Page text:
My son, Scott, was an accomplished poet, artist, songwriter, and philosopher at age 21. But he, like Vincent van Gogh, committed suicide. Both men died because they knew their creative lives were truncated, increasingly disrupted by episodes of mood swings and perceptual distortions. And though Scott received the best modern psychiatric treatment, that treatment was ineffectual. Disorders of brain function are far more disruptive to extraordinary intellects than to ordinary ones. Scott died while nonpsychotic and insightful, grieving and discouraged—but not depressed. Acutely aware of social stigmata, Scott had worried about the effects of his illness on his credibility. Though valid ideas stand on their own merits in reality-based cultures, the legal-religious cultures honor argumentum ad hominum—a fallacy that sustains the practice of alienism.
Because the law respects psychiatric credentials more than psychiatric competence, the American Board of Psychiatry and Neurology currently occupies a strong position to expunge phony psychiatry. Indeed, alienism could not thrive without the credentials conferred by that Board. Psychiatrists could urge the Board to promulgate guidelines and procedures for decertifying psychiatrists who practice oxymoronic pseudopsychiatry. Of course, for all the reasons charlatans advocate false psychiatry, political resistance would develop quickly to such an initiative by the Board. The Board could answer such resistance, however, by suggesting that the pseudopsychiatrists form their own Boards of Alienism and Ideological Psychiatry, and seek the company of libertarian oncologists, Buddhist endocrinologists, and ultraconservative urologists.
The most important reform psychiatrists can achieve is to eliminate the institutionalized pseudopsychiatry perpetuated by the APA. Because of its intrinsic political structure, the APA will not repudiate phony psychiatry because it will not abandon its identity as an association of psychiatrists. Therefore, psychiatrists must permit the APA to die of neglect, and create a new organization—The National College of Psychiatry (NCP)—specifically dedicated to promote psychiatry and eschew alienism.
NCP members would pledge to adhere to empirical thought, methods, and practice; to expunge legal, religious, and other folkloric concepts from psychiatry; and to oppose additional incorporation of primitive thinking into psychiatric thought. In addition to the concept of insanity, the NCP would specifically repudiate the legal fiction of involuntariness because volition is an autistically-derived, immeasurable, fictitious mental property.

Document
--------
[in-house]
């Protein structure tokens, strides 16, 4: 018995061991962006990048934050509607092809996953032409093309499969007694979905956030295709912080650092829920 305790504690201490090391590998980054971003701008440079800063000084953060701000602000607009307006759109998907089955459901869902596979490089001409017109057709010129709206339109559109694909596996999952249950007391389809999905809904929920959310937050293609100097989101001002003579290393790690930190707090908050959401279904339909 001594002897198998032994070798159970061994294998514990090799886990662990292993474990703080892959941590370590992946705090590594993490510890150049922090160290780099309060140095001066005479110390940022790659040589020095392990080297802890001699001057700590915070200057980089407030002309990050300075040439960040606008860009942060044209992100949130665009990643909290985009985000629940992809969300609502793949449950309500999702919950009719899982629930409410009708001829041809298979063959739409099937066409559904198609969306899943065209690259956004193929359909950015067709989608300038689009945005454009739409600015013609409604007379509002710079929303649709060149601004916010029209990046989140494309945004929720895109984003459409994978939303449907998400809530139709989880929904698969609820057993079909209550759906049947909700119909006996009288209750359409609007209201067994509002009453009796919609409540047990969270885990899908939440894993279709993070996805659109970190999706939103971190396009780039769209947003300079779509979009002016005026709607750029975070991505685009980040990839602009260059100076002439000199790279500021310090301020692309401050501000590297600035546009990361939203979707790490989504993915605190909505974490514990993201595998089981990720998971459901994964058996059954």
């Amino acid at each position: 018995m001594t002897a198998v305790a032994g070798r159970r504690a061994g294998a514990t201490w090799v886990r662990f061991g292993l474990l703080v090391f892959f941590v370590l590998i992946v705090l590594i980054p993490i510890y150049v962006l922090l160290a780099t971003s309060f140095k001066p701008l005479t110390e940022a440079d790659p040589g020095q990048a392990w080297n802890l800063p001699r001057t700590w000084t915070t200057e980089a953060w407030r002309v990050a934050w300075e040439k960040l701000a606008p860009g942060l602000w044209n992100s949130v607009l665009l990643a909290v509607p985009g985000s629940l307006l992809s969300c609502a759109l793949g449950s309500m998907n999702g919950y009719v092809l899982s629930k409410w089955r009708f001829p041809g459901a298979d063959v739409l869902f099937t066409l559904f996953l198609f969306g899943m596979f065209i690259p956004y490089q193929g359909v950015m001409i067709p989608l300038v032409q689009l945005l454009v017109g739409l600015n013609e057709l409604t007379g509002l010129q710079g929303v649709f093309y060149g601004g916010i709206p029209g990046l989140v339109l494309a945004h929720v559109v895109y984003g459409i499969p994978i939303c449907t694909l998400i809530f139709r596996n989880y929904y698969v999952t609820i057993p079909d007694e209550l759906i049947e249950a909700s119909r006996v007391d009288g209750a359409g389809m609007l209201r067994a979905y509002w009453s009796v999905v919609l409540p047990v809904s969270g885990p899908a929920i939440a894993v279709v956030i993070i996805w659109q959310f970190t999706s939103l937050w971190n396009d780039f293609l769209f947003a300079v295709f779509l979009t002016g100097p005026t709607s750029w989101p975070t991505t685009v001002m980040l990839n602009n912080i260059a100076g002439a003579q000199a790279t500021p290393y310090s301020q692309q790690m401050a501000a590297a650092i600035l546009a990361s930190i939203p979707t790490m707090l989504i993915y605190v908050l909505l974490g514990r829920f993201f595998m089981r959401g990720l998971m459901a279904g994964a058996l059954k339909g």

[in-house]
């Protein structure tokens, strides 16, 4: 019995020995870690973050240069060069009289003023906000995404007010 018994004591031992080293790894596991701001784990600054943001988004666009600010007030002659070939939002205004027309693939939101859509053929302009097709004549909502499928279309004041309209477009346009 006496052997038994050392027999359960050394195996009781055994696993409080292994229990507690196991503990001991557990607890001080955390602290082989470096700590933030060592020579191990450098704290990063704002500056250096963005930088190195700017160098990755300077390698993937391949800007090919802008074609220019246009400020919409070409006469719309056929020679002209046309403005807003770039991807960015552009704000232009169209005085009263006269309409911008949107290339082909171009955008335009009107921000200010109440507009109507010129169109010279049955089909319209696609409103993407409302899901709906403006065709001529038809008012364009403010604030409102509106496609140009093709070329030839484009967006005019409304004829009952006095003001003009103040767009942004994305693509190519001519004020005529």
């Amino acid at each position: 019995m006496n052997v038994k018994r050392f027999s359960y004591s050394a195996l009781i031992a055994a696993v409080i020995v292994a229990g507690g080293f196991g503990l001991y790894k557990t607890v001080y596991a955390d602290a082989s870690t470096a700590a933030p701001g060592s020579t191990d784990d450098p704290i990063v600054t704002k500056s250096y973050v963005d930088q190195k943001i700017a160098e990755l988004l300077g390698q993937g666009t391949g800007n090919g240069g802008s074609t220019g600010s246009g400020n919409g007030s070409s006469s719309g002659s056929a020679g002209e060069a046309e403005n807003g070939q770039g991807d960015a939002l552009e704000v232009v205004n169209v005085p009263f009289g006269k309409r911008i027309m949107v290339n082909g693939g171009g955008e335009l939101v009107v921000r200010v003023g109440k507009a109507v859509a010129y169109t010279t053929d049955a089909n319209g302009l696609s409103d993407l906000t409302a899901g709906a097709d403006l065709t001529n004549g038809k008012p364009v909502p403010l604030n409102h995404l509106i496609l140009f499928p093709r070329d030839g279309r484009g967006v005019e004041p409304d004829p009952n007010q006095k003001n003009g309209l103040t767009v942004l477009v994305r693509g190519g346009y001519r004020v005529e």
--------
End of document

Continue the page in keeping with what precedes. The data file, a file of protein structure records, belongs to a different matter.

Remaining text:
Evaluating volition based on what a person says—"I want out of the hospital"—ignores the distinction between conscious thought and unconscious processes, between linguistic surface structure and deep structure (Chomsky, 1968). The law, a game of words without specific meanings, is limited to recognizing surface structures. Psychiatry, in contrast, acknowledges the operation of deep conceptual structures. Thus, by incorporating the label involuntary into their lexicon, people—including psychiatrists—embrace the nonreality principle, the axiomatic method.
The stigmatization of the mentally ill can be eliminated only by overriding the primitive legal-religious thinking that dominates our culture. Obtaining knowledge by applying the empirical method must replace presupposing knowledge by applying the axiomatic method. Among specific actions needed to expunge stigmatic labeling, psychiatrists must decertify psychiatrists who practice alienism, replace the APA with an organization dedicated to psychiatric science, and persuade lawmakers to replace legal commitments based on volition. Only by succeeding in such actions can psychiatrists earn respect for their profession, secure understanding for their patients, and avoid being designated as the jailers of the mentally ill.
Chomsky, N. (1968). Language and mind. New York: Harcourt BraceJovanovich.
Harwood, H. J., Napolitano, D. M., Kristiansen, P.L., & Collins, J.J. (1984). Economic costs to society of alcohol and drug abuse and mental illness: 1980 (Final Report to Alcohol and Mental Health Administration). Research Triangle Park, North Carolina: Research Triangle Institute.
Kakalik, J.S. & Ross, R.L. (1983). Costs of the civil justice system: Court expenditures for various types of civil cases. Santa Monica, California: Rand Publications.
The news in brief: The state. (1987, January 4). Los Angeles Times. Part I, p. 2.
Szasz, T. (1974). The myth of mental illness (rev. ed.). New York: Harper and Row.
Vatz, R.E. & Weinberg, S.L. (Eds.) (1983). Thomas Szasz: Primary values and contentions. Buffalo, New York: Prometheus Books.
Wadsworth, B. (1971). Piaget's theory of cognitive development. New York: David McKay.